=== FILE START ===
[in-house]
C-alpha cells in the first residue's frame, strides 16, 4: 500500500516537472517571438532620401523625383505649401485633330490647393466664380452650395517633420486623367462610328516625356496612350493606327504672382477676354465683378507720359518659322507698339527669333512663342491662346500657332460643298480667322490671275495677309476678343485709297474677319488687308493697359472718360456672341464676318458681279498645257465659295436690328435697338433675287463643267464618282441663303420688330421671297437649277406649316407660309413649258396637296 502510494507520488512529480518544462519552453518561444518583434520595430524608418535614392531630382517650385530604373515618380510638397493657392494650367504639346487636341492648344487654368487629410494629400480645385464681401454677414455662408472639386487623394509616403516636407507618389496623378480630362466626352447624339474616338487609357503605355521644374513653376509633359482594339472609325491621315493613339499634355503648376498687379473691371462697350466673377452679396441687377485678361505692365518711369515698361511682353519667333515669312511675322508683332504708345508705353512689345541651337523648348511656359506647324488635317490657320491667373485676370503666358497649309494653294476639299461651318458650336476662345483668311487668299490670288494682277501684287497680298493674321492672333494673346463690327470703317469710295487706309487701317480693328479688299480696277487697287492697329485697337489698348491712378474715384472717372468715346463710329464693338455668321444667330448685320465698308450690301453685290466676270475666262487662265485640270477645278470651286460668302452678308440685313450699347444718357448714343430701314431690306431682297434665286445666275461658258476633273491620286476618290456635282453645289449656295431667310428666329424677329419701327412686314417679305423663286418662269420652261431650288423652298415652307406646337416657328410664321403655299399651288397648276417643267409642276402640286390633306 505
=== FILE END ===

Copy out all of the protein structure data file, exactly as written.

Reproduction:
[in-house]
C-alpha cells in the first residue's frame, strides 16, 4: 500500500516537472517571438532620401523625383505649401485633330490647393466664380452650395517633420486623367462610328516625356496612350493606327504672382477676354465683378507720359518659322507698339527669333512663342491662346500657332460643298480667322490671275495677309476678343485709297474677319488687308493697359472718360456672341464676318458681279498645257465659295436690328435697338433675287463643267464618282441663303420688330421671297437649277406649316407660309413649258396637296 502510494507520488512529480518544462519552453518561444518583434520595430524608418535614392531630382517650385530604373515618380510638397493657392494650367504639346487636341492648344487654368487629410494629400480645385464681401454677414455662408472639386487623394509616403516636407507618389496623378480630362466626352447624339474616338487609357503605355521644374513653376509633359482594339472609325491621315493613339499634355503648376498687379473691371462697350466673377452679396441687377485678361505692365518711369515698361511682353519667333515669312511675322508683332504708345508705353512689345541651337523648348511656359506647324488635317490657320491667373485676370503666358497649309494653294476639299461651318458650336476662345483668311487668299490670288494682277501684287497680298493674321492672333494673346463690327470703317469710295487706309487701317480693328479688299480696277487697287492697329485697337489698348491712378474715384472717372468715346463710329464693338455668321444667330448685320465698308450690301453685290466676270475666262487662265485640270477645278470651286460668302452678308440685313450699347444718357448714343430701314431690306431682297434665286445666275461658258476633273491620286476618290456635282453645289449656295431667310428666329424677329419701327412686314417679305423663286418662269420652261431650288423652298415652307406646337416657328410664321403655299399651288397648276417643267409642276402640286390633306 505